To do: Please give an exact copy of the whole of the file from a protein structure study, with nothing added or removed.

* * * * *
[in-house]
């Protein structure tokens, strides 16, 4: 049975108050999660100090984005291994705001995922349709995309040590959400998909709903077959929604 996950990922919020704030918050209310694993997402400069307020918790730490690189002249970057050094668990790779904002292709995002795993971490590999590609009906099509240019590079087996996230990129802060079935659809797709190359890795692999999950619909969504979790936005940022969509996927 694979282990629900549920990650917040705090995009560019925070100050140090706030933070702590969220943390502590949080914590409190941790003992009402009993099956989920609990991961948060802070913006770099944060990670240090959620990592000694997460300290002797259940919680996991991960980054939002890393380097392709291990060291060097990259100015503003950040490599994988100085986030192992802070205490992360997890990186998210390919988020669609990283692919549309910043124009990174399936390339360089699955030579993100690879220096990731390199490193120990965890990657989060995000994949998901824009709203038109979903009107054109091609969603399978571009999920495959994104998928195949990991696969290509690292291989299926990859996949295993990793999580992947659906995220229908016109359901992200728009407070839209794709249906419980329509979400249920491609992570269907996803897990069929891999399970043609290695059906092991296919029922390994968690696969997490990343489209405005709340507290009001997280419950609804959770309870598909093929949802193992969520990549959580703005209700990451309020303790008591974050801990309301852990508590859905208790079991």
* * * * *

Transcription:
[in-house]
């Protein structure tokens, strides 16, 4: 049975108050999660100090984005291994705001995922349709995309040590959400998909709903077959929604 996950990922919020704030918050209310694993997402400069307020918790730490690189002249970057050094668990790779904002292709995002795993971490590999590609009906099509240019590079087996996230990129802060079935659809797709190359890795692999999950619909969504979790936005940022969509996927 694979282990629900549920990650917040705090995009560019925070100050140090706030933070702590969220943390502590949080914590409190941790003992009402009993099956989920609990991961948060802070913006770099944060990670240090959620990592000694997460300290002797259940919680996991991960980054939002890393380097392709291990060291060097990259100015503003950040490599994988100085986030192992802070205490992360997890990186998210390919988020669609990283692919549309910043124009990174399936390339360089699955030579993100690879220096990731390199490193120990965890990657989060995000994949998901824009709203038109979903009107054109091609969603399978571009999920495959994104998928195949990991696969290509690292291989299926990859996949295993990793999580992947659906995220229908016109359901992200728009407070839209794709249906419980329509979400249920491609992570269907996803897990069929891999399970043609290695059906092991296919029922390994968690696969997490990343489209405005709340507290009001997280419950609804959770309870598909093929949802193992969520990549959580703005209700990451309020303790008591974050801990309301852990508590859905208790079991």